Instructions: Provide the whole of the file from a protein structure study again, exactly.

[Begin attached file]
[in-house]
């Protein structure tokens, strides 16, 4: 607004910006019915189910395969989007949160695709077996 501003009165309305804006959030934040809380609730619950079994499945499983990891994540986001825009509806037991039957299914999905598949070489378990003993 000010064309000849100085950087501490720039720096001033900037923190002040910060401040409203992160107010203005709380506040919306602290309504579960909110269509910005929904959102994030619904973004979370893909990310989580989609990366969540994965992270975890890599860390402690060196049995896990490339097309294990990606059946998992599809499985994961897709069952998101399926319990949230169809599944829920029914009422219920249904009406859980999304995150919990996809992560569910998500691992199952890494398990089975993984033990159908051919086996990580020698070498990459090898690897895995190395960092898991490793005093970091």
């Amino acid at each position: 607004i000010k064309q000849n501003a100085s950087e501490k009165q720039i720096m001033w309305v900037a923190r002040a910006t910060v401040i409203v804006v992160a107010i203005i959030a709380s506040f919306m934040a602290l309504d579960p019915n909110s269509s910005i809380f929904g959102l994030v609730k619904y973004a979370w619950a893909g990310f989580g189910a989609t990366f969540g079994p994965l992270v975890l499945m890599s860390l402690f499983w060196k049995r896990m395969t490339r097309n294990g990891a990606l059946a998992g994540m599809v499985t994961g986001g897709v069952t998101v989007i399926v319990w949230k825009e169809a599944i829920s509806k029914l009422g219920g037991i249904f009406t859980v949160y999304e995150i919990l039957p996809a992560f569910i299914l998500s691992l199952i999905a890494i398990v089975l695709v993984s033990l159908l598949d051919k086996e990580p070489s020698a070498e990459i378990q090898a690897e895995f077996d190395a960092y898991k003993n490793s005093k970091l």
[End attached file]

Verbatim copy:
[in-house]
């Protein structure tokens, strides 16, 4: 607004910006019915189910395969989007949160695709077996 501003009165309305804006959030934040809380609730619950079994499945499983990891994540986001825009509806037991039957299914999905598949070489378990003993 000010064309000849100085950087501490720039720096001033900037923190002040910060401040409203992160107010203005709380506040919306602290309504579960909110269509910005929904959102994030619904973004979370893909990310989580989609990366969540994965992270975890890599860390402690060196049995896990490339097309294990990606059946998992599809499985994961897709069952998101399926319990949230169809599944829920029914009422219920249904009406859980999304995150919990996809992560569910998500691992199952890494398990089975993984033990159908051919086996990580020698070498990459090898690897895995190395960092898991490793005093970091």
């Amino acid at each position: 607004i000010k064309q000849n501003a100085s950087e501490k009165q720039i720096m001033w309305v900037a923190r002040a910006t910060v401040i409203v804006v992160a107010i203005i959030a709380s506040f919306m934040a602290l309504d579960p019915n909110s269509s910005i809380f929904g959102l994030v609730k619904y973004a979370w619950a893909g990310f989580g189910a989609t990366f969540g079994p994965l992270v975890l499945m890599s860390l402690f499983w060196k049995r896990m395969t490339r097309n294990g990891a990606l059946a998992g994540m599809v499985t994961g986001g897709v069952t998101v989007i399926v319990w949230k825009e169809a599944i829920s509806k029914l009422g219920g037991i249904f009406t859980v949160y999304e995150i919990l039957p996809a992560f569910i299914l998500s691992l199952i999905a890494i398990v089975l695709v993984s033990l159908l598949d051919k086996e990580p070489s020698a070498e990459i378990q090898a690897e895995f077996d190395a960092y898991k003993n490793s005093k970091l």